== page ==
The Romulans don't stop to be insidious, plotting manipulators just because the Feds cancel the peace treaty. You suggest that the Federation should force them to change, no matter the cost. I say, and the Feds say this as well, our duty is not to engage in bloody, idealistic crusading that might easily lead to the second Romulan War but to keep our citizens safe. So far we have dealt with their trickery fairly well, without a loss of lives. Sounds like a decent kind of peace. Not a totally sincere peace but peace nonetheless.
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Old January 9 2012, 08:24 AM   #44
horatio83
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Re: Is Picard a hypocrite?

The Overlord wrote: View Post
The Ba'ku planet was in Federation territory, does that mean the Federation

And I have heard a lot of people say the concept of eminent domain is problematic and could be abused.

Plus doesn't seem unfair to ask a group of people who have subjected forced relocation in the past to relocate again for the benefit of a society they have never been a part of?

Again it seems really bad when Picard is willing to go to war over aliens who look exactly like white people and just sighs, but ultimately decides to relocate the aboriginals.
You still haven't understood that the Ba'ku are not Federation citizens whereas the Indians on Dorvan V are. The Federation has authority over the latter but not over the former. Picard merely plays by the book.
You also totally ignored that Picard does not force the Indians to do anything after they basically said that they wanna be on their own, that they don't wanna be relocated and that they give up their Federation citizenship and are willing to become subjects of the Cardassian Union.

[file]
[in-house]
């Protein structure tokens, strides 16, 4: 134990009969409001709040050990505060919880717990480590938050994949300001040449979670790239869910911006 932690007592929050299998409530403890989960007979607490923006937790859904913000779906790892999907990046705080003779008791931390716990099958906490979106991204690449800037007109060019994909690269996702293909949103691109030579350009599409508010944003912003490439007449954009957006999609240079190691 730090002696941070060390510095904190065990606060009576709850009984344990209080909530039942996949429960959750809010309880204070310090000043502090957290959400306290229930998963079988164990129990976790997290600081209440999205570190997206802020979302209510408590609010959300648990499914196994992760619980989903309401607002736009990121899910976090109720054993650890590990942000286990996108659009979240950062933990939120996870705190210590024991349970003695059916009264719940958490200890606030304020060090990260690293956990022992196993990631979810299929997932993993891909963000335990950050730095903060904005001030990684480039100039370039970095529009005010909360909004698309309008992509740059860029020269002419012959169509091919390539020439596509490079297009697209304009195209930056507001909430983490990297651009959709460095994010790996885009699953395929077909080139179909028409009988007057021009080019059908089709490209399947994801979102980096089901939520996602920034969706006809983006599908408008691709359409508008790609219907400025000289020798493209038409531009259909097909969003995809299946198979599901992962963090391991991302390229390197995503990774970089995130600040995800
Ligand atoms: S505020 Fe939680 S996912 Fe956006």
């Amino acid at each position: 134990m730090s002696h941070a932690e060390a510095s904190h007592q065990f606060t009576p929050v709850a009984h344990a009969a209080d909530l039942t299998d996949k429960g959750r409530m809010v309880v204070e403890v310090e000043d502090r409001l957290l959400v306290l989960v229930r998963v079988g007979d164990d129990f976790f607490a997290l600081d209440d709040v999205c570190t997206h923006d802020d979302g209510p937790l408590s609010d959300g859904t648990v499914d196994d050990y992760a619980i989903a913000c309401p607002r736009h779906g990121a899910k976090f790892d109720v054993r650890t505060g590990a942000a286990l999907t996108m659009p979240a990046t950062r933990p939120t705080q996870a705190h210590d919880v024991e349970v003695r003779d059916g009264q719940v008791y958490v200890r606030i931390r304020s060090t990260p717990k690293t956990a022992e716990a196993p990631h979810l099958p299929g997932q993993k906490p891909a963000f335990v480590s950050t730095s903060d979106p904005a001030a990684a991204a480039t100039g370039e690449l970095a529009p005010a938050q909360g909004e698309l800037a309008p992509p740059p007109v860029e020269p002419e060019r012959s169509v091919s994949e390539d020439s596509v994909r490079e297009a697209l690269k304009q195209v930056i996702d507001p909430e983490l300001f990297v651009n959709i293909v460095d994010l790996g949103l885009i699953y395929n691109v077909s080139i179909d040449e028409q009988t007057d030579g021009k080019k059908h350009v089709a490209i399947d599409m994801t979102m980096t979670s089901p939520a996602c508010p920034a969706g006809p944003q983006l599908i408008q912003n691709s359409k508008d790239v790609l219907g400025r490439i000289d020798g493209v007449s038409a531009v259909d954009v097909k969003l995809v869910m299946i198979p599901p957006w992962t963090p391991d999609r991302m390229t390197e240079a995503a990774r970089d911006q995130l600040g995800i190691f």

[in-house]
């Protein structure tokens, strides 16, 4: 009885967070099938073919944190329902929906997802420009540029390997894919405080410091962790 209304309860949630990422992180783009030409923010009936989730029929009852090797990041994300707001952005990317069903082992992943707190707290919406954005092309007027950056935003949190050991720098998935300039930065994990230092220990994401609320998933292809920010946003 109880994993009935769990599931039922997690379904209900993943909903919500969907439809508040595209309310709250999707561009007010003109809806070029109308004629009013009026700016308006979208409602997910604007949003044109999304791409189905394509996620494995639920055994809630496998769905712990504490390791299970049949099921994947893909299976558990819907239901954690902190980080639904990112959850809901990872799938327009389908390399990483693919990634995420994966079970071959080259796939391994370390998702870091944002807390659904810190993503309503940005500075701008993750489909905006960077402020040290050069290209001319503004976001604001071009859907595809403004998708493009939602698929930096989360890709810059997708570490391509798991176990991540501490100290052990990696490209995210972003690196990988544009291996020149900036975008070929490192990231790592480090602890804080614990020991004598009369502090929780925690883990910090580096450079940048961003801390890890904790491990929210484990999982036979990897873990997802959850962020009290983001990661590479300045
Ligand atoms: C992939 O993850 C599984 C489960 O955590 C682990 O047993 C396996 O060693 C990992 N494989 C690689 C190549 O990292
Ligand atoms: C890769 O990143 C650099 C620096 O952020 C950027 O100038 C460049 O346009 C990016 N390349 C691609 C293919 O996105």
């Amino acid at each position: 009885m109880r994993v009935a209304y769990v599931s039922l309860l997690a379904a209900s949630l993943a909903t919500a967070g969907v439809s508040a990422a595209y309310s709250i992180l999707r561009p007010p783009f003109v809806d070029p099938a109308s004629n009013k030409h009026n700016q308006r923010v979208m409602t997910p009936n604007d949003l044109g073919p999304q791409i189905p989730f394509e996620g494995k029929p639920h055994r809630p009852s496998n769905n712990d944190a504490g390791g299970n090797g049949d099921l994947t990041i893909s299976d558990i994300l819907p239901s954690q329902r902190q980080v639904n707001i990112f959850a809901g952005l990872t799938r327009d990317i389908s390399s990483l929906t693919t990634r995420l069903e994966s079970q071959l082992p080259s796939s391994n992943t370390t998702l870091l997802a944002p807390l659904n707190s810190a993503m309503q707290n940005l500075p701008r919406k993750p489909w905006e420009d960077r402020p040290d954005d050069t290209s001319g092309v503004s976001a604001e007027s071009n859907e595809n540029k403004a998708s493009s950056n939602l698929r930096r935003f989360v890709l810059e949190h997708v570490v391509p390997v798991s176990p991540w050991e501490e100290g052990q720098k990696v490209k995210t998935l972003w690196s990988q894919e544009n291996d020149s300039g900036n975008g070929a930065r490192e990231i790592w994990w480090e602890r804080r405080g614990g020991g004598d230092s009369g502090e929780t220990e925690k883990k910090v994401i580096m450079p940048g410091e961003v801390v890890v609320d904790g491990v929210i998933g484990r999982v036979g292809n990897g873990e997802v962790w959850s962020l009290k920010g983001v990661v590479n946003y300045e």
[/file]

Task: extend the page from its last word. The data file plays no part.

They are by the way not "aboriginals", they moved to the planet some centuries ago, and whether they are red, white, black or yellow is totally irrelevant. You cannot say that people who are part of an ethnic group that has been nearly eradicated have special rights. If anything the descendants of the survivors of an attempted genocide should remind us that everybody has the same rights.
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Last edited by horatio83; January 9 2012 at 08:45 AM.
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Old January 9 2012, 02:32 PM   #45
BillJ
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Re: Is Picard a hypocrite?

Mr. Laser Beam wrote: View Post

As for the Ba'ku:

I cannot stress how much I disagree with this interpretation. The Federation is a democratic collection of 150 plus worlds. To try and assign blame elsewhere simply ignores the fact that they wouldn't all share human values.

These novels are really old so I'm not sure spoilers are warranted...

You're telling me that a species like the Andorians, who are a dying race in the novels, wouldn't be interested in doubling the lifespans of their people while they struggle with the rampant fertility issues?

Insurrection tries to paint a black and white picture on a situation that is anything but black and white. Especially in a democratic order of worlds with wildly varying morality.